I liked your offering. I cannot much say that since my youth I have been a 'devout' any kind of organized religion. Perhaps, instead I am a devout seeker. The more I learn, the less I can agree with religions that tell me to be subservient and ignorant and quiet. I cannot believe any supreme being made me to be that. Why would God want me thata way? Or out of fear of retribution? That's like winning by default, IMHO. I'd never want someone that way, for sure. But I also am drawn by the pagan side of the spiritual. I think that the practices of too many around the world - Native Americans, Celts, Eastern practices - share something that incorporates the forces of nature into spirituality and feel that so strongly that I could no more deny it than show up at some organized church on Sunday. Well, I never said I had the answers, anyway.

You are fortunate (except for hurricane season) to live in one of the most lovely places in the US, in my opinion.

It is the function of art to renew our perception. What we are familiar with we cease to see. The writer shakes up the familiar scene, and, as if by magic, we see a new meaning in it. ~ Anais Nin ~
Posted on Friday, July 24, 2009 at 08:20:17

T. Clifford

    I find myself to be very upset with you.
    You stole my thunder.
    Your article expesses exactly what I was intending to write, and almost in the exact same verbage. We must be connected on some astral plane.
    I am reminded of a quote from Robert Heinlein; "Men rarely, (if ever), manage to dream up a god superior to themselves. Most gods have the manners and morals of a spoiled child"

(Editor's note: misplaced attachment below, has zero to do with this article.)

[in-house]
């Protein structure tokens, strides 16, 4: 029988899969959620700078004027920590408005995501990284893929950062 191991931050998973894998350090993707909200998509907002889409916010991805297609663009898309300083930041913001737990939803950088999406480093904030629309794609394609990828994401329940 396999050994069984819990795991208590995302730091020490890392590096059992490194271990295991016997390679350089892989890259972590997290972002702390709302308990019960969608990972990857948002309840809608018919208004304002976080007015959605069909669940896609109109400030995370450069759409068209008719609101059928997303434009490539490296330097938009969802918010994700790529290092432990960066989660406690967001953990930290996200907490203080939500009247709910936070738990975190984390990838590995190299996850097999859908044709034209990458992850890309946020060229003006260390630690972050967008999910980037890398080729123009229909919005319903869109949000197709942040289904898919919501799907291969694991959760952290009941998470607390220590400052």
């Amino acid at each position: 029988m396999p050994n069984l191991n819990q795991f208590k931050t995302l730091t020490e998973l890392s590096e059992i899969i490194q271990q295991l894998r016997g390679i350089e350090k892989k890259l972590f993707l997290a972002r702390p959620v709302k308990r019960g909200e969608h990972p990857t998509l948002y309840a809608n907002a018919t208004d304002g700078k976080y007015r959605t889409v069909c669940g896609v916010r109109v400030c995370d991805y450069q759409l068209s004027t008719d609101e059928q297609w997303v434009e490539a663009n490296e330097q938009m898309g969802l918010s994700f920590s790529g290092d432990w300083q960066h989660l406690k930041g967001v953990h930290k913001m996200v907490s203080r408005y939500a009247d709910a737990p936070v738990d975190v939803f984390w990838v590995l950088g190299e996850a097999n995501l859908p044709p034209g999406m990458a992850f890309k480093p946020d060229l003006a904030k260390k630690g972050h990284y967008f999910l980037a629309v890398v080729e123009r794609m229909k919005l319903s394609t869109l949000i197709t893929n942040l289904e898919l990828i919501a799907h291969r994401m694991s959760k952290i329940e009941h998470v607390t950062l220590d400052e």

My take on this is if the god described in Christian, Muslim, and Jewish dogma does exist, and I do not presume to insist on either the existance or non-existance of god, I cannot but believe that such a superior being would have to be above such human frailties as vanity.
    In other words, such a being would certainly not be so petty as to require his creations to worship him. Such egocentricity would certainly be beneath an omnipotant god.
    I believe that if god does exist, and wants me to be aware of it, he certainly has the power to make himself known to me. Apparently he has chosen not to do so.
    I agree with your and Katie's position. It is much more important to live one's life in a manner which the individual deems to be moral and honorable. Such a position is of much more value than worshiping a god who may or may not exist.
    Well done.

Last edited by T. Clifford on September 10, 2012, 11:53 am

Posted on Sunday, September 9, 2012 at 08:37:55

Francis Meyrick


We little humans, hurtling through the Universe on our tiny, pale blue dot, will find few answers to Life's great mysteries. But we should at least find many of the questions. To write is to ask. To seek. To grope. With humility, and humor. Peace.
Posted on Friday, June 7, 2013 at 23:24:40